Tory grandees have raised the possibility of a change in the rules governing challenges to the party leader.
Under the current system, a move against the leader can only be brought once in a 12-month period.
Theresa May saw off a bid to oust her last December and so would not expect to face the risk of another possible attempt to topple her until the end of the year.
However, two former chairmen of the 1922 Committee of backbench Tory MPs said rules could be changed.
Writing in the Sunday Telegraph, Lord Spicer and Lord Hamilton of Epsom said the 12-month rule on no confidence votes had been “interpreted as being immovable”.
“It is reported that in order to change this rule the whole Conservative Party constitution must be opened, a National Convention called and even that a petition of 10,000 members is required. This is not the case,” they said.
Insisting that party rules were “not the master”, they added: “Conservative MPs are responsible for their party. If they wish to change these rules there is nothing standing in their way.”
Current chairman of the 1922 Committee, Sir Graham Brady, told the paper: “It is my understanding that the rules could in future be changed by the agreement of the 1922 executive.”
He added that it was “less certain that it would be possible to change the rules during the current period of grace which was initiated with the triggering of a confidence vote on December 12 last year”.
It was launched after Sir Graham received letters from 15% of Conservative MPs writing a letter asking for a vote.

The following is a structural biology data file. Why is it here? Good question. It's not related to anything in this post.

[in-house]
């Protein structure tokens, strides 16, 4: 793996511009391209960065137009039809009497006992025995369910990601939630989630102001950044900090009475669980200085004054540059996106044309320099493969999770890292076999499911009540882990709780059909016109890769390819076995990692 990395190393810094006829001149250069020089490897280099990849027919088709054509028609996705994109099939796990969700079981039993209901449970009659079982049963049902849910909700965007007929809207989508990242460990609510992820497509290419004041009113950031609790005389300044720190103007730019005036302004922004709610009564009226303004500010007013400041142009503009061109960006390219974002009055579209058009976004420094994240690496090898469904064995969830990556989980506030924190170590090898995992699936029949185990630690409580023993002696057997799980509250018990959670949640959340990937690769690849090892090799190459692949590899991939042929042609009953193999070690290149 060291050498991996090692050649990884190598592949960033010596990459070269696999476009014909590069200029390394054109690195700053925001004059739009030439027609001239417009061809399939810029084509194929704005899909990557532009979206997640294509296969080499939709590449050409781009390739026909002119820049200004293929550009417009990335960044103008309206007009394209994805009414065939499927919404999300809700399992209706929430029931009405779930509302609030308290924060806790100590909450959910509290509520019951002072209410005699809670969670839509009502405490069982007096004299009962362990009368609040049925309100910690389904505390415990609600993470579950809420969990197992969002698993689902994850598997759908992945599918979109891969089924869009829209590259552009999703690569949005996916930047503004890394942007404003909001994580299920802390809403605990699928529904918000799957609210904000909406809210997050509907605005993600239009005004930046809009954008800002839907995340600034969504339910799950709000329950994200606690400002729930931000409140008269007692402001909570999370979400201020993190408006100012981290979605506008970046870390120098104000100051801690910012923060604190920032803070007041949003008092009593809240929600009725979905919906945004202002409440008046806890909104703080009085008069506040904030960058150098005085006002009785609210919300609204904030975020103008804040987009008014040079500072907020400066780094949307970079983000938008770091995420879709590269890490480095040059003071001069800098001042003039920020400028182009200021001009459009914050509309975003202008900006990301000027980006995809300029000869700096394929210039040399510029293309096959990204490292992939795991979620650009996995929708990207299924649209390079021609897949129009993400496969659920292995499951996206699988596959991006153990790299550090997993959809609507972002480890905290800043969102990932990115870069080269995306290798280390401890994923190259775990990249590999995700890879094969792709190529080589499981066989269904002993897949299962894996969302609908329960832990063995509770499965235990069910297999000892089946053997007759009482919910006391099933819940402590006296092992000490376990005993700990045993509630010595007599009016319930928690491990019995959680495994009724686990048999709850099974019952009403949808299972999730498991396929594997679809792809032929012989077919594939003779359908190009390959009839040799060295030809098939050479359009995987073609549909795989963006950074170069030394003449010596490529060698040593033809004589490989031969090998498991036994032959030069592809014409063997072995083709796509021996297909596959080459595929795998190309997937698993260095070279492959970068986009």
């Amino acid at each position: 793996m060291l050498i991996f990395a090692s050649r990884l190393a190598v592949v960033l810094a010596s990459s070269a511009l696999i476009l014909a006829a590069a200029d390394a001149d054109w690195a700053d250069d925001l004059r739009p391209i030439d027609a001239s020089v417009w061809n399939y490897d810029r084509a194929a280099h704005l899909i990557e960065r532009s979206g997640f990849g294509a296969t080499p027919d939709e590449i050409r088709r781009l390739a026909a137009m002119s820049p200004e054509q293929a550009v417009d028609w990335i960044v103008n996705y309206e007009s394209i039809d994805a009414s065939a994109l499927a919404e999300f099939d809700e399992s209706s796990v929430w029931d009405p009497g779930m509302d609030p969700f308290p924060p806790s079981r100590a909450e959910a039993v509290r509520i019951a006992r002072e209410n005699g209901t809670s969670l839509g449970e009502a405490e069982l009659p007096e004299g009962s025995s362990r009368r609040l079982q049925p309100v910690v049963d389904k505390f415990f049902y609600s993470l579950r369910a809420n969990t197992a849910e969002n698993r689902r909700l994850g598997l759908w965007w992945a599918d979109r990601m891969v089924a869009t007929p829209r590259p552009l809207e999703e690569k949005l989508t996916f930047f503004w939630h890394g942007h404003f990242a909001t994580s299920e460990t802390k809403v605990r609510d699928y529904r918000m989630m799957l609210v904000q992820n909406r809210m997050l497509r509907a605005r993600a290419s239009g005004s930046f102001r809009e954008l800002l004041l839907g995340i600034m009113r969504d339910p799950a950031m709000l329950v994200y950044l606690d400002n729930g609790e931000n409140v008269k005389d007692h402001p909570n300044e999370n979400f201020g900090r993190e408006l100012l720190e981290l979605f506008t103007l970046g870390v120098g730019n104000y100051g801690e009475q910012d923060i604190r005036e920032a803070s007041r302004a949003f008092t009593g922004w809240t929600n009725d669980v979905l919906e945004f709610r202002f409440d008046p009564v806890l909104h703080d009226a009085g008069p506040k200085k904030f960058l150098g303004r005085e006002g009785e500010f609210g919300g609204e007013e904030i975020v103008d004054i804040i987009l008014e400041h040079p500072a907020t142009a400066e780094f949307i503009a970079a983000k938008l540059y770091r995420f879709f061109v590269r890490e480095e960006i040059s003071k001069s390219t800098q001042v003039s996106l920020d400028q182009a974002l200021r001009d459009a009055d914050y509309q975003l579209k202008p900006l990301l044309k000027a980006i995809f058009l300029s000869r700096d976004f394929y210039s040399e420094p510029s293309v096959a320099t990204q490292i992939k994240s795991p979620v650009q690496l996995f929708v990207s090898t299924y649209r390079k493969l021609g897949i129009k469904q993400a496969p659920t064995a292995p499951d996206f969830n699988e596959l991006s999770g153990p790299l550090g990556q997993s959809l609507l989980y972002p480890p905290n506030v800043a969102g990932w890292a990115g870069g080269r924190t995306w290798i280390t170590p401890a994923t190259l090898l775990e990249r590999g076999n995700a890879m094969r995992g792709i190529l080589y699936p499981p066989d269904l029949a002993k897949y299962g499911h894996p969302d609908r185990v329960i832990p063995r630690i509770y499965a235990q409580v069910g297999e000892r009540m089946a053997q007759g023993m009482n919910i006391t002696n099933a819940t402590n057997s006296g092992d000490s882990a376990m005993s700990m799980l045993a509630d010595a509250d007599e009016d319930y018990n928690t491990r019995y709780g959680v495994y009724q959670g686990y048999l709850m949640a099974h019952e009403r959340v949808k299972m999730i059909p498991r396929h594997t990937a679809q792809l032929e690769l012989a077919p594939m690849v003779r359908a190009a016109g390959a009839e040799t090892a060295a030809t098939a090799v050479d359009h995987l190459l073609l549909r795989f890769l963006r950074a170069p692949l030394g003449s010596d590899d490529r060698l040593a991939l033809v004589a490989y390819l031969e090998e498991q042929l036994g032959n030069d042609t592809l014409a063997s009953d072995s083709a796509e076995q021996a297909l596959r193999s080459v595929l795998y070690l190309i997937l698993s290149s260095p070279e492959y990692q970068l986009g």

Mrs May won that ballot by 200 votes to 117, but following the delay of Brexit to October 31 a number of Tory Eurosceptics have raised questions about her future as Prime Minister.
Former Conservative Party chairman Lord Tebbit also warned that “scores” of Conservative councillors could be “thrown out” in next month’s local elections because of Mrs May’s failure to deliver Brexit and said a new Prime Minister was needed.
Writing in the Sunday Telegraph, he said: “I can only urge all my Conservatives in the Commons to act to save our party and the country from the growing dangers of a failure to honour their pledges to deliver Brexit without strings.
“The prerequisite for that is the removal of Mrs May from No 10 to make way for a genuine Conservative.”
Fellow former party chairman Sir Patrick McLoughlin warned against handing the keys to No10 to a hard Brexiteer.
“Defining ourselves as the Brexit party, pursuing the hardest form of Brexit with a parliament that will not deliver it, is a recipe for paralysis in government and suicide with the electorate,” he said, in an article for The Sunday Times.
“We are the Conservative Party, not the Vote Leave Party.”
Meanwhile, the Sunday Telegraph reported that an Electoral Calculus poll of polls showed the Tories could lose 59 seats at a general election, and Labour would become the biggest party in the Commons.